Alejandro Doria (November 1, 1936 – June 17, 2009) was a noted Argentine cinema and television director.
Born in Buenos Aires in 1936, he first worked for Argentine television in 1965 as a writer for a local variety show, Show rambler.
He first directed professionally for Adorable Professor Aldao, a 1968 romantic comedy series. Doria's contract to direct the 1969 season of a top-rated sitcom, Nuestra galleguita (Our Galician Girl), secured his career in Argentine /television, and he directed numerous series during the early 1970s and was a guest producer several times for Alta Comedia, a comedy showcase.
Doria first directed for the cinema in 1974. The political satire by José Dominiani, Proceso a la infamia (Infamy on Trial), ran afoul of the newly appointed National Film Rater, Miguel Paulino Tato, however. Unable to work professionally for four years, Doria obtained his film's release in 1978, though the new, heavily edited version was panned by its audiences and director, alike. In demand following his long absence, Doria directed two thrillers in 1979: a film adaptation of Marco Denevi's Contragolpe (Retribution), and of Aída Bortnik's La isla. Collaborating with Bortnik on La isla's screenplay, the psychological thriller earned Doria a special mention at the Montreal World Film Festival. He wrote and directed one of the few well-known horror titles in Argentine film, Los miedos (Fears), in 1980, and in 1982, directed a film adaptation of Silvina Bullrich's best-selling Los Pasajeros del jardín (Wanderers in the Garden) - Bullrich's nostalgic, autobiographical look at her happy and all-too-brief second marriage.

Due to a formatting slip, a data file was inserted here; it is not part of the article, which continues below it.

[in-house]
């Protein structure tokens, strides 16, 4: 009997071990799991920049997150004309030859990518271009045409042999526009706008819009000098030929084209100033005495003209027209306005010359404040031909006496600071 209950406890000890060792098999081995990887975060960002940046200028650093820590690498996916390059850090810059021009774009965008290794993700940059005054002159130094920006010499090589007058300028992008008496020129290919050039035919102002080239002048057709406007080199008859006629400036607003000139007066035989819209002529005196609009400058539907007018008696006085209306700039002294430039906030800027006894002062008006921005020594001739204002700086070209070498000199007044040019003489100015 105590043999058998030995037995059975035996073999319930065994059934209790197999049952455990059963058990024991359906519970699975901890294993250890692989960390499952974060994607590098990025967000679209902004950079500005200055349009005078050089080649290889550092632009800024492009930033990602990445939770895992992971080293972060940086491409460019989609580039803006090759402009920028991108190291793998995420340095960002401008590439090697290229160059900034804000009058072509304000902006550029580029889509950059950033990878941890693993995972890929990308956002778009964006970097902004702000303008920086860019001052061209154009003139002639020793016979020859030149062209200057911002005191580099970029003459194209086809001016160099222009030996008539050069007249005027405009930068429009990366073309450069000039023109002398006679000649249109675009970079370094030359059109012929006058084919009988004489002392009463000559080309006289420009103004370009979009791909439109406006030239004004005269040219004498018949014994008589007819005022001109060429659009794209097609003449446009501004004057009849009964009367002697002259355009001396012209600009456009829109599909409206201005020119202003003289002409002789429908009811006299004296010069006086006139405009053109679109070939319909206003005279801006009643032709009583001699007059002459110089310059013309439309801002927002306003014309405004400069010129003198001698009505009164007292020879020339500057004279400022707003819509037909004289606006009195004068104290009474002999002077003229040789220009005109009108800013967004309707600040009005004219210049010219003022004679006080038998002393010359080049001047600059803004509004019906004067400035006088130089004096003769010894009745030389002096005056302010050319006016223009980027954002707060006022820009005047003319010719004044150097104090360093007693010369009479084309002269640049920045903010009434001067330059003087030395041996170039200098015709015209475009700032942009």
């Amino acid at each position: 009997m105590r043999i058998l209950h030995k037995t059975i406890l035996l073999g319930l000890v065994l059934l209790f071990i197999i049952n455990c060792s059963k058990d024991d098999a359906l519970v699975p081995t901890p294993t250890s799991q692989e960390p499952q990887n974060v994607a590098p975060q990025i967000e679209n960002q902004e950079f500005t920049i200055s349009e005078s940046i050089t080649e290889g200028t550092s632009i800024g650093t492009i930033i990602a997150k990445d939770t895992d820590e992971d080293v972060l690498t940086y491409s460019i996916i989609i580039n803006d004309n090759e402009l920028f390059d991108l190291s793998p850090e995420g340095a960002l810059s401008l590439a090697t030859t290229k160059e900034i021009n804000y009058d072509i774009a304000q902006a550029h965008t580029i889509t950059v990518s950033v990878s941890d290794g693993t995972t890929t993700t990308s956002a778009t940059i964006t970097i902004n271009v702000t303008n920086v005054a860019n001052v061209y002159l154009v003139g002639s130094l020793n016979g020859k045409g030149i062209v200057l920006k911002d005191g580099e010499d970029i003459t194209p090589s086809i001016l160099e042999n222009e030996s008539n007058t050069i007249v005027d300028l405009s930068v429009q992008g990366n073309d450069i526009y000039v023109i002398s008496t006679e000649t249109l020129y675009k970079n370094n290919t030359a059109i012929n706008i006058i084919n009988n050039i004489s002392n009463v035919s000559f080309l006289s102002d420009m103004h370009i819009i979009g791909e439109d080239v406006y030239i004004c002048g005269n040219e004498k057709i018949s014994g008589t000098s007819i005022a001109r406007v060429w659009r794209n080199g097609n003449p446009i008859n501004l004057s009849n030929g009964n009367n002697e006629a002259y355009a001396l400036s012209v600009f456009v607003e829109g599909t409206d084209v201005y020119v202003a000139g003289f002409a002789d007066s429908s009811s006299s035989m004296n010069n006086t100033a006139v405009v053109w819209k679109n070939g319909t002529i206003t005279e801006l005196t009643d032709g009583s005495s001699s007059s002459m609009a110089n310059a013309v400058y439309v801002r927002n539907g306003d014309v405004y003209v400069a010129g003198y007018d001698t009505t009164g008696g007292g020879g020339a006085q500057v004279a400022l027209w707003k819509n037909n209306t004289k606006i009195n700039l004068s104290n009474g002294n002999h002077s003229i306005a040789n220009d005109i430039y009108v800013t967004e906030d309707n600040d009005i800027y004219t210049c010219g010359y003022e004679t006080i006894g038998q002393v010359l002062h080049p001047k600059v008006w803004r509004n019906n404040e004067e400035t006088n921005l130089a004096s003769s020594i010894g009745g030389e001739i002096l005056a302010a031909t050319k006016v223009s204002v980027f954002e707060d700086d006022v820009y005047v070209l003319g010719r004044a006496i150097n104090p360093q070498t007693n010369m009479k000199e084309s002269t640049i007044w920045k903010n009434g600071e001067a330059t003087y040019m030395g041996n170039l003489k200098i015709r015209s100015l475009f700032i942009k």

The return of democracy in Argentina in 1983 was accompanied by a revival in local film and theatre production. Doria and Uruguayan screenwriter Jacobo Langsner wrote a script based on a concept created by another Uruguayan artist, veteran leading lady China Zorrilla. Their drama, Darse cuenta (Realization), was a critical and commercial success in 1984.
Doria and Langsner were then reunited for the making of Esperando la carroza (Waiting for the Hearse). The 1985 black comedy looked at a typical Argentine family and their struggles with each other and their mischievous, nonagenarian matriarch. The film became a cult classic, though another director's sequel written by Langsner and released in 2009 was unsuccessful.
Doria and Langsner then turned to recent history in Argentina with Sofia. The 1987 tragedy dealt with a chance encounter and a May–December love affair amid the oppressive Dirty War against dissidents. The harrowing portrayal, however, received little notice. Doria returned to the family comedy genre in 1990 with Cien veces no debo (I Don't Owe 100 Times Over) - a comedy of errors revolving around bad news for a neurotic, middle-class family. Doria then returned to television, directing a number of soap operas and a segment in an episodic homage to the victims of the 1994 AMIA bombing (the worst terrorist attack in Argentine history).
His reputation as a leading filmmaker in Argentine cinema was restored with the 2006 release of Las manos (The Hands) a bio-pic on the life of Father Mario Pantaleo, an Argentine priest who incurred the Vatican's wrath following reports he possessed healing hands. The drama earned numerous prizes in Argentina and in prestigious international film festivals, notably the Huelva Latin American Film Festival and Cartagena Film Festival. Doria more recently directed Doce horas (12 Hours) and Tuya (Yours), titles scheduled for release in 2010. Pneumonia cost the filmmaker his life on June 17, 2009, however, at age 72.